The UK’s Lancashire County Pension Fund is looking to hire several transition managers to handle mandates worth as much as £5bn (€6.2bn).
The local authority scheme said the tender, which aimed to set up a framework with several managers, was being put in place as it reviewed “various aspects of the investment arrangements” at the fund.
“As a result, [the fund] expects to make significant changes to its strategic asset allocation, and also potentially its stable of investment managers,” the tender said.
The framework would then allow the local authority fund to conduct a “lowest-price mini-competition exercise” when it required transition management services.
It said the two-year contract could see several transition mandates tendered, with the fund estimating the value of mandates starting at £50m, but potentially covering nearly all of the fund’s £5.1bn in assets under management.
Interested managers have until 21 October to express interest through the council’s procurement department.
Lancashire currently manages around one-third, or £1.9bn, of its assets internally, nearly doubling the percentage of in-house assets over the course of the most recent financial year.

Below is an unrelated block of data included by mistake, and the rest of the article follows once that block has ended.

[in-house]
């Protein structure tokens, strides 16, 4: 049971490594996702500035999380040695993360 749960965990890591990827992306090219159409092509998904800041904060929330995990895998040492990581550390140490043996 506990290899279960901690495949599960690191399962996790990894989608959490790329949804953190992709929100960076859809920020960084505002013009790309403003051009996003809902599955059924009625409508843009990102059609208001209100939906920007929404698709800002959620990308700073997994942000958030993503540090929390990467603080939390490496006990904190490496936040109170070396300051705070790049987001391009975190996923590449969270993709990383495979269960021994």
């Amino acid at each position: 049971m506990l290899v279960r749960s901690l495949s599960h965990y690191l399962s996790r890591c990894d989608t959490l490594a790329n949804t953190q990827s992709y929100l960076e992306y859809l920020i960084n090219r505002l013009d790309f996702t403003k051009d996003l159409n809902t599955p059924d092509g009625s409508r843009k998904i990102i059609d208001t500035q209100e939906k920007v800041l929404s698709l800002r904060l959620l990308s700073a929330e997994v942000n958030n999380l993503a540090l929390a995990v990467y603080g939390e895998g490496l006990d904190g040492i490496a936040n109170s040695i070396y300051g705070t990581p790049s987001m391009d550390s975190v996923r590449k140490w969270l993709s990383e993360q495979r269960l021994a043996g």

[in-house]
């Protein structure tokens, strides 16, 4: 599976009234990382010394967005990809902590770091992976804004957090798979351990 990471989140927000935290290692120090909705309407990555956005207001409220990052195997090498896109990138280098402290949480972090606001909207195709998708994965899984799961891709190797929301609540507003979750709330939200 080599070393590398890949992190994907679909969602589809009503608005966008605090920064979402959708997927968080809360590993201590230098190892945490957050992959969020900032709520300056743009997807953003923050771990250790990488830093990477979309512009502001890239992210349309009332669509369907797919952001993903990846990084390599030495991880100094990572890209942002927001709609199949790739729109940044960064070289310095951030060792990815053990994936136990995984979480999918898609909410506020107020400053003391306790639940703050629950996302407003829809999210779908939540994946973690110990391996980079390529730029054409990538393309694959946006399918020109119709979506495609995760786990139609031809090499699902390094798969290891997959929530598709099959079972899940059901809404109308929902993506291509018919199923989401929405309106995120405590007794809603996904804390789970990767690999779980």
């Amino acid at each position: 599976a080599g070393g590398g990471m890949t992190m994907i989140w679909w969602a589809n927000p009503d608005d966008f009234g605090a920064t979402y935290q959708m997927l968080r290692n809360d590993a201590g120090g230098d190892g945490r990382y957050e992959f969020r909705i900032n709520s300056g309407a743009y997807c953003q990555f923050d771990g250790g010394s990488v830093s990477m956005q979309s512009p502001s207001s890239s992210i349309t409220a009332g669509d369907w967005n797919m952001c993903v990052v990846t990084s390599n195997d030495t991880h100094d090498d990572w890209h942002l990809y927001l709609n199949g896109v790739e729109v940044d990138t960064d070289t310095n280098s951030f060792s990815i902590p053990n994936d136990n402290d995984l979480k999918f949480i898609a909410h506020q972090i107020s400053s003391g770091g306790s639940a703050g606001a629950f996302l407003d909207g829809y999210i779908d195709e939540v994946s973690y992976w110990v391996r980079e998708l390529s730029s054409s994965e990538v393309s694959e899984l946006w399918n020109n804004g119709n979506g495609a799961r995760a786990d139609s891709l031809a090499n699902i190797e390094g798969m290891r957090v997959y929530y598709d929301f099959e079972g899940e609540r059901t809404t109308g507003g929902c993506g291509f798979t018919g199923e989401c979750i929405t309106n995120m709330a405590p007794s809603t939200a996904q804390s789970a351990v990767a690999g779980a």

Until last year, it managed nearly £220m of emerging market ETFs in-house, and it continues to oversee some fixed income, equity and property, as well as £172m in infrastructure funds, from Preston.
Magellan, Morgan Stanley, Natixis Global Asset Management and AGF Management were also in charge of parts of the fund’s equity holdings, while Capital Dynamics oversaw its private equity and infrastructure fund and Knight Frank its property portfolio.
According to a portfolio breakdown, the fund also had £85m in assets overseen by Nomura and BNY Mellon’s transition management services, with the latter firm claiming the lion’s share as it handled the transition of £1bn in credit and fixed income holdings since March 2013.
A large amount of this may have been diverted to Lancashire’s in-house team, with assets within its credit strategies portfolio increasing by £360m, to £784m, over the course of the last financial year.
Over the same period, the bonds and cash portfolio managed in-house increased by £491m, according to figures from March 2014.
According to minutes from its 6 June pensions committee, the holdings could also form part of a shift in its strategic asset allocation, first agreed in 2010.
The minutes said: “Whist the fund continues to reallocate its investments in line with the revised investment strategy, amounts earmarked for future investments are held in transition accounts, cash, liquid bonds and directly held investment grade bonds.”
The committee also said it would explore greater collaboration with neighbouring local authority schemes in future.